'MYBA Contract'

A contract used for luxury yachts that has become the standard in the Med and many other parts of the world.  Offers protection for charterers in case of cancellation.


The UK radio regulator.


A person who owns and skippers a charter yacht instead of hiring a captain to perform charters for guests.

'Paris and Tokyo MoU Lists'

The organisation consists of 27 participating maritime administrations and covers the waters of the European coastal states and the North Atlantic basin from North America to Europe. It inspects annually 18,000 ships in the participating ports to ensure they meet the international safety, security and environmental standards and that crew members have adequate living and working conditions. Performance lists of each flag state are updated annually. The white list is low risk, the grey list is medium risk and the black list is high risk.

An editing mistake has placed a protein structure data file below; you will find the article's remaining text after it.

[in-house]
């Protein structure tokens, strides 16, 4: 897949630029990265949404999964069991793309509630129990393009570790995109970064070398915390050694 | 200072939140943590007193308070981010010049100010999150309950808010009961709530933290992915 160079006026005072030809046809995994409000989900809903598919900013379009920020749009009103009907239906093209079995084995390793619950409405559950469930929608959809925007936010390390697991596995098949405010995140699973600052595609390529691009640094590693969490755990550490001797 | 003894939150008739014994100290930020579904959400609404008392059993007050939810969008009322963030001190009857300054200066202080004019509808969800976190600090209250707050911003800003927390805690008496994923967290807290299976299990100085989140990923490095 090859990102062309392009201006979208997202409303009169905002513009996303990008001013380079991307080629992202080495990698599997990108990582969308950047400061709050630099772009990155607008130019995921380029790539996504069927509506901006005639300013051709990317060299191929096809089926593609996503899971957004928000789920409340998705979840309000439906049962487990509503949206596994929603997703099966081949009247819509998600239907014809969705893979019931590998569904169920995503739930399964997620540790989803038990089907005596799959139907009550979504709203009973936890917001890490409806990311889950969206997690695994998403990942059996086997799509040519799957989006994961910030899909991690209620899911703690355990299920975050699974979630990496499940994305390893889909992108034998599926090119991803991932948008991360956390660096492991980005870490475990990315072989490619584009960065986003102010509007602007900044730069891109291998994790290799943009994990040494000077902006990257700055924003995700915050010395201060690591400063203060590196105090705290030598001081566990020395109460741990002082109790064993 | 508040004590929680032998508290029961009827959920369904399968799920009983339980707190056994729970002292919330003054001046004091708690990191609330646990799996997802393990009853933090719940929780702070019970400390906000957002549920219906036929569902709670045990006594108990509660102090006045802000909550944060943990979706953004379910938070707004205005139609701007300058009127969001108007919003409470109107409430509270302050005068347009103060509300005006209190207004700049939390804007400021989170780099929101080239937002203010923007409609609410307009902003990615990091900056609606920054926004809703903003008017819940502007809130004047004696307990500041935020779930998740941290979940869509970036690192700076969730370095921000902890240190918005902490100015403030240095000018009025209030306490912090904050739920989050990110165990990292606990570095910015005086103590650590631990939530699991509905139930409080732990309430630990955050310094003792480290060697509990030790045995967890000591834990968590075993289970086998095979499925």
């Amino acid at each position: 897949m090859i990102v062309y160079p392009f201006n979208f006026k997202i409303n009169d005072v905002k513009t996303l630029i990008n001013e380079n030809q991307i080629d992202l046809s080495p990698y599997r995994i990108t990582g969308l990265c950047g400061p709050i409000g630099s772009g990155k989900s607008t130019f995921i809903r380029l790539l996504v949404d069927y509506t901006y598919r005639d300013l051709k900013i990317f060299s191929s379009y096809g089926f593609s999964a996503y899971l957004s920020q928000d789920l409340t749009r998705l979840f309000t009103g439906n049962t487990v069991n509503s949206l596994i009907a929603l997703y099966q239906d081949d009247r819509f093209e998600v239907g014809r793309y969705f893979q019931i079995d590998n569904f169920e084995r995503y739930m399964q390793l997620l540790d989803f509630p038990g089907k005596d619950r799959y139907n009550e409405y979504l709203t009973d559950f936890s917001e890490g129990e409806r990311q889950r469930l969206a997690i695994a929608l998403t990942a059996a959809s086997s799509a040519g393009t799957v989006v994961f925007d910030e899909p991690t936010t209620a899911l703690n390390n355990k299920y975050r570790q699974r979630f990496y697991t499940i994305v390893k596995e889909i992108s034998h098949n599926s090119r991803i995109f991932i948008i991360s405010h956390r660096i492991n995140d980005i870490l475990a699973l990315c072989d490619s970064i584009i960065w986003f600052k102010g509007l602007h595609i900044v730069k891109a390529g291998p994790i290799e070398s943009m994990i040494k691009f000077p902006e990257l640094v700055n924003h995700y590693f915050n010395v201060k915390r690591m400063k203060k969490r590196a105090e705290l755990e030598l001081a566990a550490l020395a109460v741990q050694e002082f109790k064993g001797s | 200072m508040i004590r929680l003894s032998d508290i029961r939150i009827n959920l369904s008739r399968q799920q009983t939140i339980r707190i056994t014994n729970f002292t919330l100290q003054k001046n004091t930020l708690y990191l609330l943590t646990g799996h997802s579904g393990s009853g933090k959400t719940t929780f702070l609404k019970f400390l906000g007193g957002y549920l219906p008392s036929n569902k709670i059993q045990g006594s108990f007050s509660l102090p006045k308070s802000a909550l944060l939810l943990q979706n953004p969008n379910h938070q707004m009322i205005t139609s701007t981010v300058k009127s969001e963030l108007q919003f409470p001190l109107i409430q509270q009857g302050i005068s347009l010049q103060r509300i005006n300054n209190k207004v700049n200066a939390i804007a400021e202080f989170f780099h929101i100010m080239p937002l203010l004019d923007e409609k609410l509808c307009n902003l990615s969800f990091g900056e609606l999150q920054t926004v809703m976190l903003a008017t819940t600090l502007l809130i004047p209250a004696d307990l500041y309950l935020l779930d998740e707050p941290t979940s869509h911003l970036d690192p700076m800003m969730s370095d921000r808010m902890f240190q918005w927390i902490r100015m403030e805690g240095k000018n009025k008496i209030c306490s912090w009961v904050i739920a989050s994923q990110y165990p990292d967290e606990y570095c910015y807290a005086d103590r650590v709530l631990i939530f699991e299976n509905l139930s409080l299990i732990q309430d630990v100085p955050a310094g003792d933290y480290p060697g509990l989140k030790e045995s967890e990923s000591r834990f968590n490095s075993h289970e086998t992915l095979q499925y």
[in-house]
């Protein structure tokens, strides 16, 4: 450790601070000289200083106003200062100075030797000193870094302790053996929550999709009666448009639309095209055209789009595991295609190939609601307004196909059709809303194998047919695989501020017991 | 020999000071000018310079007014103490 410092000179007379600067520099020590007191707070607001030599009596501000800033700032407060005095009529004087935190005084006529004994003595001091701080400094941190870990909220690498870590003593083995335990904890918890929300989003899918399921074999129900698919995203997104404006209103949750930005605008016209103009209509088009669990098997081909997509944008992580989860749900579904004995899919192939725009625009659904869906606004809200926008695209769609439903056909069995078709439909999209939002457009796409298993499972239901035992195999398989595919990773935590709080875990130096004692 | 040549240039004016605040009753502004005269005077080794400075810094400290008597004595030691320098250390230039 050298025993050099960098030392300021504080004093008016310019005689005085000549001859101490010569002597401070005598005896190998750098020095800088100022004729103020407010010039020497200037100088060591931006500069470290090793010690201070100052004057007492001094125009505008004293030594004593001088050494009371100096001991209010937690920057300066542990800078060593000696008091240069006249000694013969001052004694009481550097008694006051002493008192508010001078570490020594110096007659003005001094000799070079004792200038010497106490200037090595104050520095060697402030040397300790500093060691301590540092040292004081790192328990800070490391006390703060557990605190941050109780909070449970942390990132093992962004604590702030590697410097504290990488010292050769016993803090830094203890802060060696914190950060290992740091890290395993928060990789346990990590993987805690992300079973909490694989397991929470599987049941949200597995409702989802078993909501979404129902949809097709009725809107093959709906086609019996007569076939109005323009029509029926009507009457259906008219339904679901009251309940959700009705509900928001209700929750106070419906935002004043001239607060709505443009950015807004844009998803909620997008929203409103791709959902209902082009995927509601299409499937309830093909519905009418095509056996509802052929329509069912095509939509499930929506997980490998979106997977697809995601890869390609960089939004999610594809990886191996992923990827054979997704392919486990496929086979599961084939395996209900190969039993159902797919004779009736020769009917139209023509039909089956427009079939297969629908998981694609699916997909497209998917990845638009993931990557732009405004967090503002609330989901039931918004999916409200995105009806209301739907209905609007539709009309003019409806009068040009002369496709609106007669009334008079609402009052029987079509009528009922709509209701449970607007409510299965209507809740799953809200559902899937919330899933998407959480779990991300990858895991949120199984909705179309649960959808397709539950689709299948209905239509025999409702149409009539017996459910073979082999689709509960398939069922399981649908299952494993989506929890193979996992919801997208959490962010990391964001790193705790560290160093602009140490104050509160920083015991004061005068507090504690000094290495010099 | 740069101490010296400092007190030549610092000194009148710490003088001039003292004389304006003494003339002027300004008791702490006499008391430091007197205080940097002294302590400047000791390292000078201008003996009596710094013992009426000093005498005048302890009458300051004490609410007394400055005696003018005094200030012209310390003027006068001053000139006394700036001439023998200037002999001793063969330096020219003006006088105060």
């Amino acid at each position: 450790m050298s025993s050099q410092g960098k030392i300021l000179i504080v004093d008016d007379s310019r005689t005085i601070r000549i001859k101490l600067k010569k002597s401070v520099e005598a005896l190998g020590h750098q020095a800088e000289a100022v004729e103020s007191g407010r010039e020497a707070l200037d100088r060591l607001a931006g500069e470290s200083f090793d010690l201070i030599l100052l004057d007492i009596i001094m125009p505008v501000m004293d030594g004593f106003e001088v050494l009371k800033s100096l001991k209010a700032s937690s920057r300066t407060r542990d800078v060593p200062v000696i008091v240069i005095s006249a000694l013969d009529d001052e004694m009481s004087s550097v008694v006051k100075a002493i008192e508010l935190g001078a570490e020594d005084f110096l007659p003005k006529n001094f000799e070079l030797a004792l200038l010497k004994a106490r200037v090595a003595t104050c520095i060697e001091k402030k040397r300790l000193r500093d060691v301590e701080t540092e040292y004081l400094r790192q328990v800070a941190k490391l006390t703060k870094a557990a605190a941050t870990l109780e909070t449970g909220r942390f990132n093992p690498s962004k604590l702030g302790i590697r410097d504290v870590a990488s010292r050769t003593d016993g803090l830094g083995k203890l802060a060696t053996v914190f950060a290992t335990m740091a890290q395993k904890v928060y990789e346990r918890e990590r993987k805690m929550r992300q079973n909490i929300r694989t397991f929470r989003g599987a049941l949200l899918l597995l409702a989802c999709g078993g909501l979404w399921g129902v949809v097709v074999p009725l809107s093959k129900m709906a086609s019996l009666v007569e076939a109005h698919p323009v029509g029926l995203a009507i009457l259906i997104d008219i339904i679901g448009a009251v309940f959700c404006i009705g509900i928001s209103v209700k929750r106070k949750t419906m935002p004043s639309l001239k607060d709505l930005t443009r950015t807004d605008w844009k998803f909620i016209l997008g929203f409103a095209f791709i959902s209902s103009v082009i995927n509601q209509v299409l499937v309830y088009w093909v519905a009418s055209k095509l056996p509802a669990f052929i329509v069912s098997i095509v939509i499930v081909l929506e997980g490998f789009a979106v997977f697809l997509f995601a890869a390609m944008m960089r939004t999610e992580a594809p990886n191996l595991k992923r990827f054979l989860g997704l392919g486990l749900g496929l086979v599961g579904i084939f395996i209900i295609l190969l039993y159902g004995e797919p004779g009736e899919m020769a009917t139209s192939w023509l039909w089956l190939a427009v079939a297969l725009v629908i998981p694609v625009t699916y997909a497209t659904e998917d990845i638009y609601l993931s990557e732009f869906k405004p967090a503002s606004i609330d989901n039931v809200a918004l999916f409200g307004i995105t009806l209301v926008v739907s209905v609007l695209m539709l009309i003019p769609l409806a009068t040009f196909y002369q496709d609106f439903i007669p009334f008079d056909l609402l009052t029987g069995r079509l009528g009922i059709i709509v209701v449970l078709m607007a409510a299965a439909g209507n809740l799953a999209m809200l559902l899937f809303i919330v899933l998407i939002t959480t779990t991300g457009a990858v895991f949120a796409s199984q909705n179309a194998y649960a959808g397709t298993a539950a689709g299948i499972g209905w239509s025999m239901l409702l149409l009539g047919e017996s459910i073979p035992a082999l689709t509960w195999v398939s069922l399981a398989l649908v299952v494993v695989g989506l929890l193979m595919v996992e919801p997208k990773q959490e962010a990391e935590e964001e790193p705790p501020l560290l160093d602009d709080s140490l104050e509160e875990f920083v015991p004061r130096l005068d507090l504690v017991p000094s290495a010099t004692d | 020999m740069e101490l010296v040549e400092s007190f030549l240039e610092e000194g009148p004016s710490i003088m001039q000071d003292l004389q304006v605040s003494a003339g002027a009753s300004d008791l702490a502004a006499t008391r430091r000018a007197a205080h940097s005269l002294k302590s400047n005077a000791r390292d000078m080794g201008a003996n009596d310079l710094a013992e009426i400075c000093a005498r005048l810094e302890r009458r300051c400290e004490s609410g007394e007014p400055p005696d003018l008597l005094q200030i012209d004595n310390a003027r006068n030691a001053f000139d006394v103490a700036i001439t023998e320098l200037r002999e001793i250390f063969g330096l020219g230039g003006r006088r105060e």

The passageway you walk on from the dock to the yacht.

'Personal Locator Beacon (PLB)'

It is a personal electronic transmitter used to alert rescuers of a man overboard situation with a need to be rescued.

'Pre-Purchase Survey'

To be completed by an independent marine surveyor prior to the purchase of a boat. The survey report is used to check the seaworthiness and condition of the boat. It is also used to check the inventory against the list in the contract. Importantly, the report can also be used as a bargaining tool to lower the price or get some other concession.

'Private Yacht'

A yacht that is not available for charter, it is purely for pleasure use by the owner and guests.

'Protocol of Delivery and Acceptance'

Document signed by the buyer and seller of a vessel on delivery of the vessel confirming the date and time of sale.